But will Britain now take the ludicrous “tit for tat” path, which will screw up the UK economy even more.

    Any bets for the UK gdp over the next five years?

    My money is on a lurch down and then flatlining. The number crunchers will be working overtime to modify the inflation deflator so that they can avoid nasty words like “recession” and the “d” word.

    Australia and New Zealand are also turning inward with a “jobs for natives” initiative, similar to Trump.

    One cannot say that we live in boring economic times.

    • I kinda see it as a `if we are going to get to there from here … then~??`

      As in: If Europe is going to contract … it has to contract somewhere.
      If the world is going to contract … it has to contract somewheres.

      The only way round the contracting future is `dicking with the money`.
      Question: Where did China get all the money to build-out over the last 30 years (savings~?)?

      The West is going to have to play `money for nothing` (or the chicks will flee).

      • amoeba

        From where I am sitting the world is definitely not contracting.

        Outside of China, with its 1,400,000,000 army of consumers there are 260,000,000 Indonesians moving up the economic ladder, Vietnam has 95,000,000, Philippines 104,000,000 all keen to work and progress.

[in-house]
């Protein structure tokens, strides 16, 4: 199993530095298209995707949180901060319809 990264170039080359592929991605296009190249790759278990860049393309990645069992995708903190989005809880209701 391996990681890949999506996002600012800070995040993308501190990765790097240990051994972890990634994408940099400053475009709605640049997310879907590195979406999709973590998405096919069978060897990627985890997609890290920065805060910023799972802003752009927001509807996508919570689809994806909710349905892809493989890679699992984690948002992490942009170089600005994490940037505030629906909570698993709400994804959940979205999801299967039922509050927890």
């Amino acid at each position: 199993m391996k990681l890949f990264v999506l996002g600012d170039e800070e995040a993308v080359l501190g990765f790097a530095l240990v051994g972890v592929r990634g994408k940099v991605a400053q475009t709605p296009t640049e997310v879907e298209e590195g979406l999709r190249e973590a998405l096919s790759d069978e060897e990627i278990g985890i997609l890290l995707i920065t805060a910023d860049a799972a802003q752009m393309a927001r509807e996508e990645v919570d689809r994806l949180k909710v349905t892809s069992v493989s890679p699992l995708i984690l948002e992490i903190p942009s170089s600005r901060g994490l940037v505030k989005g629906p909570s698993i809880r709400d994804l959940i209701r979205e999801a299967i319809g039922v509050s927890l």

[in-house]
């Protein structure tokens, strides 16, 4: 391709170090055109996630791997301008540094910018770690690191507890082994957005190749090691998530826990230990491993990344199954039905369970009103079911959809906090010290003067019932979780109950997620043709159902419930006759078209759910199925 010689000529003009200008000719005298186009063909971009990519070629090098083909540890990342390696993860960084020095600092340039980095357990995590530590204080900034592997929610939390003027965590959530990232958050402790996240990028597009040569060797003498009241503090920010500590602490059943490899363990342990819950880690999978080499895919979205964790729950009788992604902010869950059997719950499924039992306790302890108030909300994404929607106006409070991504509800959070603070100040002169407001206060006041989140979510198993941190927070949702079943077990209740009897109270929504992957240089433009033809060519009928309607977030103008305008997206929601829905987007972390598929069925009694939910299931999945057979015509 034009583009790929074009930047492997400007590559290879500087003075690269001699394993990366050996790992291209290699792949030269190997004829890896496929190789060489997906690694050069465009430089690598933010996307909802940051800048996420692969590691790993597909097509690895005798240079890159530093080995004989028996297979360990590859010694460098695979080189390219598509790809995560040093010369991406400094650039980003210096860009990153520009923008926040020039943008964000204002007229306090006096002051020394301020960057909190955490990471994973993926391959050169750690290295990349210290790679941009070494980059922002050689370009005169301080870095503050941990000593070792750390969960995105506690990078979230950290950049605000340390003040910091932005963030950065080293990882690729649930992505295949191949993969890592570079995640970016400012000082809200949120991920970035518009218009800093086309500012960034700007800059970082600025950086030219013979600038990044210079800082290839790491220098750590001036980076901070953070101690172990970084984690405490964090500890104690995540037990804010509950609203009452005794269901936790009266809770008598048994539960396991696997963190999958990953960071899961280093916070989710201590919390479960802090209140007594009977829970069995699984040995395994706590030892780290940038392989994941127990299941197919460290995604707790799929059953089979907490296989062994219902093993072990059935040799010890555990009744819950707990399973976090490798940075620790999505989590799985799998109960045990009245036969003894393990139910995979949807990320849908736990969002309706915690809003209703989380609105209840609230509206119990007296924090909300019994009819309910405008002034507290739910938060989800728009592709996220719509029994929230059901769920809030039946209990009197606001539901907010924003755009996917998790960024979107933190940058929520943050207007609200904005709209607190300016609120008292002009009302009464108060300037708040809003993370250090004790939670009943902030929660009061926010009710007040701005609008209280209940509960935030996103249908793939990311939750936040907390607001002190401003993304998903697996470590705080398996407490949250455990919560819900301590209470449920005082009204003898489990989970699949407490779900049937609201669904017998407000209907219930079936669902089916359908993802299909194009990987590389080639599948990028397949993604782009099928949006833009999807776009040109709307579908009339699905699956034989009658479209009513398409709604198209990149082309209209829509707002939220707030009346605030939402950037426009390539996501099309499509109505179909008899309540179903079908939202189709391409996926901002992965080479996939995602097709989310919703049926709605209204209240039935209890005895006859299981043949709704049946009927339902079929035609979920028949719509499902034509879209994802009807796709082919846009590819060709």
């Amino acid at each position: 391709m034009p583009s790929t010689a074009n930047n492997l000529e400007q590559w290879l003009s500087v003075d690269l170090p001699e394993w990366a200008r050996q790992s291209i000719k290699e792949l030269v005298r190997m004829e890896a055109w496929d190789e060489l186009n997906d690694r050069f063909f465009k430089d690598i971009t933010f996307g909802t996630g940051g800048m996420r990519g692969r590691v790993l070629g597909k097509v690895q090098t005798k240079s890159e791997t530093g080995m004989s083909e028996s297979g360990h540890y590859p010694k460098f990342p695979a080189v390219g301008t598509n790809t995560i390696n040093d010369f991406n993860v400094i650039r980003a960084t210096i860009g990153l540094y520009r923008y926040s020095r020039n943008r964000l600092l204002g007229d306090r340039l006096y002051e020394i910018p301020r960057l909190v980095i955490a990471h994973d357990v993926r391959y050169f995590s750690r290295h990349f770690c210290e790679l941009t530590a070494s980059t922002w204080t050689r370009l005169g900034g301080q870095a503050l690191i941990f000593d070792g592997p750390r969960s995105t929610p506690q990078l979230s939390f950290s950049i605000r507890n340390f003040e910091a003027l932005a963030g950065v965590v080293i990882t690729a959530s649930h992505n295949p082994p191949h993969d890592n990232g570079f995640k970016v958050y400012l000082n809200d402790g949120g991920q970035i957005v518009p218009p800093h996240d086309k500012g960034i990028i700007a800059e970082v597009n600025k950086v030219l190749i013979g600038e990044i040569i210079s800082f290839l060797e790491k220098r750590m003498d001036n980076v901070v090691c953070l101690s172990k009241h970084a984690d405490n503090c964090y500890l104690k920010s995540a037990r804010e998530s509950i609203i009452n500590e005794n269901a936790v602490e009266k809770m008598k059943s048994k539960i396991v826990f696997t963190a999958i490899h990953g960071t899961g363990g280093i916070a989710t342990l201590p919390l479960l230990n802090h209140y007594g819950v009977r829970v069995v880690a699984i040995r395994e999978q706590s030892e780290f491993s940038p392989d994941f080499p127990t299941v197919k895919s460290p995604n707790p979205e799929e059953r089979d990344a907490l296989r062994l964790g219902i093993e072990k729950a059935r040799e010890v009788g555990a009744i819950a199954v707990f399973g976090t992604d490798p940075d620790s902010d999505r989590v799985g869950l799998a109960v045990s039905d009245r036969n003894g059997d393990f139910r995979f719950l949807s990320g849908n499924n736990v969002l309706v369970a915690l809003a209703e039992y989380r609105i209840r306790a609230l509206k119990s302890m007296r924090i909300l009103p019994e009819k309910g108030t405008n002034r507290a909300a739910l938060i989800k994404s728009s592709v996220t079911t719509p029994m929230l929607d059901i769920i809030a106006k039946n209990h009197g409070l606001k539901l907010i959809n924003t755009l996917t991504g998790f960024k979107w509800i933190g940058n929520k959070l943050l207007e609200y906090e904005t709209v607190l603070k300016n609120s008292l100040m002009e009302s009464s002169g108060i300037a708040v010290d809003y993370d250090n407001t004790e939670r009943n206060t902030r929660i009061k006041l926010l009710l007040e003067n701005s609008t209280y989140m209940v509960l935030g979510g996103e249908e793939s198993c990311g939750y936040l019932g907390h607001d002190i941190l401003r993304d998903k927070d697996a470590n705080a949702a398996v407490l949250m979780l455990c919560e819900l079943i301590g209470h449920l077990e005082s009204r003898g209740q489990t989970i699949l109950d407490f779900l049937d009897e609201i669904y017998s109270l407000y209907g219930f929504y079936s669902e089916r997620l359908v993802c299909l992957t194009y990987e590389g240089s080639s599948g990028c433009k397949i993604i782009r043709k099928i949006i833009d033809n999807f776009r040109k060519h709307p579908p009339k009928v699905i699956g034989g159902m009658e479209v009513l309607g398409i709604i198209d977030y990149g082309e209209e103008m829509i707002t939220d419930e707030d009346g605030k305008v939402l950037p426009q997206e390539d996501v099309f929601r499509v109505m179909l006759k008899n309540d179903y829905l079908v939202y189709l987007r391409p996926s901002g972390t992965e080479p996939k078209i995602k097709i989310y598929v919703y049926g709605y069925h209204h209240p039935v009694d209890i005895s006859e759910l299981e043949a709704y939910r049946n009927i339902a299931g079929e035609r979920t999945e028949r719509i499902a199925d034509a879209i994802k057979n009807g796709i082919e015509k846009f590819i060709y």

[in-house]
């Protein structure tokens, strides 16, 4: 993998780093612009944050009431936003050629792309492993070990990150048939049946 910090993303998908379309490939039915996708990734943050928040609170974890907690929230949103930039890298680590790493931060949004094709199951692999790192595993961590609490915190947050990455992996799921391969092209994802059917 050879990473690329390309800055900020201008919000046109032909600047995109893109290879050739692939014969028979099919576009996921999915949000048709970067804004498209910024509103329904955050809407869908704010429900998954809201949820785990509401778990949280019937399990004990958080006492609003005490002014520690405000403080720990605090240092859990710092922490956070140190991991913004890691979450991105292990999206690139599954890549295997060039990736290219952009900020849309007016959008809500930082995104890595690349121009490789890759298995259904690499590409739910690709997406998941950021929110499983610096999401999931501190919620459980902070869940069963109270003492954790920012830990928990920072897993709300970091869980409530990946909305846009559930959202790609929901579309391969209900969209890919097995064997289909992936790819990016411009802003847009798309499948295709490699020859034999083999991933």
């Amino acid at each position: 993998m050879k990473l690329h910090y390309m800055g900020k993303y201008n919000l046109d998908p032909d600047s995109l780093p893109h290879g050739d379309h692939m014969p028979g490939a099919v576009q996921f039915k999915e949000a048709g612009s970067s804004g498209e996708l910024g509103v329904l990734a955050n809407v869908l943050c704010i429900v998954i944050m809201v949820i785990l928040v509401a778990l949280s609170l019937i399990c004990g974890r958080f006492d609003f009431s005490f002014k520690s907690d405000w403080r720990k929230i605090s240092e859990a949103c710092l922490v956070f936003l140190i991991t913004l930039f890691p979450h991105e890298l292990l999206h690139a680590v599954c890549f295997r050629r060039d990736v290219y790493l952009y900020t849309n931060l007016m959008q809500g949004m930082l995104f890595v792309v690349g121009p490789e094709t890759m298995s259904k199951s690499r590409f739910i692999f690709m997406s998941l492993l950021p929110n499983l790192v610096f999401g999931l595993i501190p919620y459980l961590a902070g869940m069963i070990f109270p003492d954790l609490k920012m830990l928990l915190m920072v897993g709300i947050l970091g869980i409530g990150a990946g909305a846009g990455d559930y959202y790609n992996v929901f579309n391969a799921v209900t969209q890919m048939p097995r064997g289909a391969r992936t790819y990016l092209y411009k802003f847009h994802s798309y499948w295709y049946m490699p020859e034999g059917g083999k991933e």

The chaotic mess of India has also nearly 1,400,000,000 budding consumers.

        These are countries where they are starting from a very low base in terms of income/capita, so a doubling of gdp in say 15 to 20 years or sooner is certainly possible. There is no way that the UK, Greece, France or similar countries are going to be performing like that.

        The money for nothing game is the way to go. But I really haven’t got a clue where the limits are, whether it would be responsibly used to provide jobs and boost consumption, or whether it would be squandered and end up in the stock market and property bubble. Anyway, the Central Banks would not play along, as we can’t have irresponsible politicians running the show, can we? The IMF would go beserk and the BIS would probably also whinge.

        IMO the current covert government debt monetisation is about as far as it will be allowed. Now they are putting out “feelers” in preparation for rolling back the Fed purchases.

        • Where are all these nice Eastern countries going to get all the money from~?

          (I am not saying that they have to get it from the rich West … I am asking if they will get it from the same place China got all its development money)